Helping the Shopper with Prediabetes

Helping the Shopper with Prediabetes

May 9, 2018
Shari Steinbach

By Shari Steinbach, MS RDN, RDBA Contributing Editor

If you are talking to customers on a daily basis, you are talking to people with prediabetes. It’s just that common states Jill Weisenberger, MS, RDN, CDE, CHWC, FAND, a Nutrition, Culinary & Diabetes Expert. About 1/3 of adults in the US has prediabetes, approximately 84 million people. However, only 12% have been diagnosed. Prediabetes is a sign that a problem has been going on for some time and it is much easier to stall or reverse prediabetes than to reverse type 2 diabetes. Lifestyle changes are the key. Without them, 37% of individuals with prediabetes are likely to progress to type 2 diabetes within 4 years and most will have the diagnosis within 10 years. Supermarket RDNs can help promote positive lifestyle habits for individuals living with prediabetes. Below are some of Jill’s recommendations:  

  1. Provide screenings through pharmacy departments and offer this American Diabetes Association (ADA) 60-second quiz to assess risk. Make referrals for follow up education as needed.
  2. Engage individuals with prediabetes into your weight management programs. Even a small weight reduction can have a significant difference. 
  3. Encourage individuals to be active each day and provide realistic exercise suggestions (such as walking after mealtime). Every activity session boosts insulin sensitivity for 2 to 72 hours. The Diabetes Prevention Program (DPP) aims for 150 minutes of activity per week.
  4. Stress the importance of strength training. Added muscle allows more glucose uptake.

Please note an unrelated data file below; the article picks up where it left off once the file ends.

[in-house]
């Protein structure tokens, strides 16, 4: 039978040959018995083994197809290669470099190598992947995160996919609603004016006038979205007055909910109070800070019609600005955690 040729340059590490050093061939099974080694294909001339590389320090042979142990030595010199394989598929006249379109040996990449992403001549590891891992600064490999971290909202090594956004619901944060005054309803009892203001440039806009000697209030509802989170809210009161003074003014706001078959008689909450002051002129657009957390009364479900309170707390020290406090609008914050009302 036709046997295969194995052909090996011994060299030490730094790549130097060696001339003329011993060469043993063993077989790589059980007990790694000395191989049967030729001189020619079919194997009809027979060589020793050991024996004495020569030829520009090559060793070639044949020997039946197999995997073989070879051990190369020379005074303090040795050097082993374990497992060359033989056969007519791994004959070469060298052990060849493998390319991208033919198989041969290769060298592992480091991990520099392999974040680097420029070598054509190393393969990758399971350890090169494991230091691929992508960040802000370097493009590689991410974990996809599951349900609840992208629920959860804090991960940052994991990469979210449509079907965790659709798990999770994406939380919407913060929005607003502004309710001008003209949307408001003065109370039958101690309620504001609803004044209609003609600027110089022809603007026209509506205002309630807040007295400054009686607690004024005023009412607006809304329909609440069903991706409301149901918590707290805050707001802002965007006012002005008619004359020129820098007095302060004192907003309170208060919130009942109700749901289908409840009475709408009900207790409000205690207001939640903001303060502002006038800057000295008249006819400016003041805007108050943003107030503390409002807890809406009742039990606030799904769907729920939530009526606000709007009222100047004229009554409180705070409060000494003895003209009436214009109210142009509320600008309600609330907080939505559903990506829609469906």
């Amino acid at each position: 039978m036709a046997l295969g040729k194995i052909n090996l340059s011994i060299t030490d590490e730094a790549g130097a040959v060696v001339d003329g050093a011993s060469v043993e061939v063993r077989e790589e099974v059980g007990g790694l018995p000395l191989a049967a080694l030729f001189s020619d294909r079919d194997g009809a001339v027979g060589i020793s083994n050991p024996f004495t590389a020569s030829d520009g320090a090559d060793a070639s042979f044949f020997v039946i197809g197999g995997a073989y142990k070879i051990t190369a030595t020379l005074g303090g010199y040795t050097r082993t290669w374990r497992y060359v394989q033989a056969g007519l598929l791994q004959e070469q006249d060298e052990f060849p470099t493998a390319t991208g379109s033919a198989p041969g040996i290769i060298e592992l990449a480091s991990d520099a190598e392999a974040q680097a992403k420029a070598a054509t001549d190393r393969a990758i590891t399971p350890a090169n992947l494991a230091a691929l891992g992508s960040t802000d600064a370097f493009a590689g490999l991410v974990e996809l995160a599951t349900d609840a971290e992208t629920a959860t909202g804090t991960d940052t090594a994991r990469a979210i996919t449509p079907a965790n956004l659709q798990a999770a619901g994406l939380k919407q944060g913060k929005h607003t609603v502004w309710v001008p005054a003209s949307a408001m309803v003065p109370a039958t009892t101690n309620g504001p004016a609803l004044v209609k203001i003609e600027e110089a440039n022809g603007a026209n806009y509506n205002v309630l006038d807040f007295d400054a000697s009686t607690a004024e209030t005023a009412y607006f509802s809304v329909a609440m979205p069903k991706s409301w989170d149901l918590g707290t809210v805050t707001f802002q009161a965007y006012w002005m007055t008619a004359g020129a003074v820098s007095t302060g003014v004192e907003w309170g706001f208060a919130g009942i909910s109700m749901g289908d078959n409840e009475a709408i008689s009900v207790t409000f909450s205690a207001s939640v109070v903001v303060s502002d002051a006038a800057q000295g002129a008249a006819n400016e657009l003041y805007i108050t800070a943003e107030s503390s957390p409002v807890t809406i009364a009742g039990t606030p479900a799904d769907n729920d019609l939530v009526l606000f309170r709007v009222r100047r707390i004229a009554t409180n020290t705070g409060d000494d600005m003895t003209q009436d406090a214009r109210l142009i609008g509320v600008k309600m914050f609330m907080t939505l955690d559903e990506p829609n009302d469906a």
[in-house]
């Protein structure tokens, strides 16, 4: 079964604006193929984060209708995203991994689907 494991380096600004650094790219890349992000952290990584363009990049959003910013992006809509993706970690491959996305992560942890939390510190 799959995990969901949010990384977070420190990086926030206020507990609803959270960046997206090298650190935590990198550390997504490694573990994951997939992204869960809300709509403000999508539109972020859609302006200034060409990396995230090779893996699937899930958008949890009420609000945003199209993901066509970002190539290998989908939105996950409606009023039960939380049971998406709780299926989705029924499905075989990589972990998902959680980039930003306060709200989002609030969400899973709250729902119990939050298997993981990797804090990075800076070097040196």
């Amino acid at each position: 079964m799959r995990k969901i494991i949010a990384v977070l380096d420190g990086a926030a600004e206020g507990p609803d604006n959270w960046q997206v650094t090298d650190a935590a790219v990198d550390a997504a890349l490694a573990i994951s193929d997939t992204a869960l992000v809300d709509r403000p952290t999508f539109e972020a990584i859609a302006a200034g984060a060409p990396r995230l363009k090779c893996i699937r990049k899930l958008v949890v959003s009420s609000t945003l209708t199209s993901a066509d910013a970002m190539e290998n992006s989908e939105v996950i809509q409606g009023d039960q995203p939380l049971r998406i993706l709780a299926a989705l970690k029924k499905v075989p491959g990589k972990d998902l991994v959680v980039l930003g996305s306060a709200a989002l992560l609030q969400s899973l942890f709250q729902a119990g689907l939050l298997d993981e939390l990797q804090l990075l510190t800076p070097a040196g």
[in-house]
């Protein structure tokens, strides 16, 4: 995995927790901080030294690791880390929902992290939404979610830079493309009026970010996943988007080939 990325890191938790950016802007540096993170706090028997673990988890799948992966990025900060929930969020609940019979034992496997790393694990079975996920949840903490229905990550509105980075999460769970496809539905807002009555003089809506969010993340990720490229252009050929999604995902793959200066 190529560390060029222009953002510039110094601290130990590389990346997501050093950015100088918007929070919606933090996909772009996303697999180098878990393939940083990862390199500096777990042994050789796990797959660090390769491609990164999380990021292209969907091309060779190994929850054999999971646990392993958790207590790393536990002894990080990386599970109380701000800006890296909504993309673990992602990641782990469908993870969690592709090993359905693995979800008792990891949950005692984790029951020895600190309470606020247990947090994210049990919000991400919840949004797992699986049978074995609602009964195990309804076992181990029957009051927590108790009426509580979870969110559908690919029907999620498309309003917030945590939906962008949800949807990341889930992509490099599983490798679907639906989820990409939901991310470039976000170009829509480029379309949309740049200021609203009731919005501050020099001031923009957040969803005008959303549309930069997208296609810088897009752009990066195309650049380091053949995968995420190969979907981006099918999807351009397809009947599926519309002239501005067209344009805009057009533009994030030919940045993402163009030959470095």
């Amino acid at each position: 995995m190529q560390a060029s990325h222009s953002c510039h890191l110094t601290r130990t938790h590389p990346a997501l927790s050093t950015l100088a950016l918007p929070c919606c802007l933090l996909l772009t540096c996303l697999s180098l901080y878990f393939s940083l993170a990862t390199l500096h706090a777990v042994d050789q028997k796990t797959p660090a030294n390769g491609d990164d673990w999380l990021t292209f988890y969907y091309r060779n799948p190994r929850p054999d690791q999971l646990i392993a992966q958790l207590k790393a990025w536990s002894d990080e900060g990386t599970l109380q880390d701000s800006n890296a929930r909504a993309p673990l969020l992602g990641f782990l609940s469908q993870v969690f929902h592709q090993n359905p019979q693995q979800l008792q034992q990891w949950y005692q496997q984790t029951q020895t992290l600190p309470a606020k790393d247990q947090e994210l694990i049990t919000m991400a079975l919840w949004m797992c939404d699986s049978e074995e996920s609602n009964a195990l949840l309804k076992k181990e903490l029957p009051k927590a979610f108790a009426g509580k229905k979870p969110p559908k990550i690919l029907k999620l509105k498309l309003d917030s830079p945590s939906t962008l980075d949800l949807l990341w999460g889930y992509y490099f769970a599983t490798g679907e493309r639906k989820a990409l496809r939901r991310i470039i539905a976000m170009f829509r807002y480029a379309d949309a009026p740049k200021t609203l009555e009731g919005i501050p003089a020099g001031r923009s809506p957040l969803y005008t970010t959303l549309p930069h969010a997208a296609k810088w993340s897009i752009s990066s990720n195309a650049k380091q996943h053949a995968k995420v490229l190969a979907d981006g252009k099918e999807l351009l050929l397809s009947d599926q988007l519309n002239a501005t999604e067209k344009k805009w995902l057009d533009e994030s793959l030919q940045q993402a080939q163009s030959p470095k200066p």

5. Find ways to reduce sedentary behavior. The ADA recommends breaking up extended periods of sitting with 3-minute activity breaks every 30 minutes such as standing up every time you drink from your water bottle or doing wall pushups during TV commercials.
  6. Diets rich in nuts, berries, yogurt, coffee and tea are associated with less risk of type 2 diabetes. Oats, barley and legumes are also important foods. Provide a shopping list with simple recipes to educate shoppers with prediabetes on how to prepare and enjoy these foods. Distribute instore, online and through your pharmacies.
  7. Offer a cooking class and emphasize the right foods and consistent meal times, along with ways to season with herbs and spices. Jill also recommends talking about how to cook meats with acids or moisture to reduce the formation of advanced glycation end products, which affects insulin sensitivity.
  8. Partner with local hospitals and clinical dietitians on shopping tours and classes to manage prediabetes.
  9. Promote adequate sleep. Not only does sleep deprivation distract from healthy living, it actually hurts insulin sensitivity.
  10. Offer resources. Jill admits that behavior change is really hard, especially when it comes to lifestyle habits and weight loss. That’s why she wrote Prediabetes: A Complete Guide: Your Lifestyle Reset to Stop Prediabetes and Other Chronic Illnesses. The book helps people assess where they are and where they want to be while formulating a productive mindset and realistic plan. There are recipe tweaks, grocery shopping tips, exercise guidelines, menu ideas, goal tracking sheets, worksheets to set goals and plan around obstacles. There are even trackers for sedentary behavior and daily victories. Find Jill’s book on Amazon here.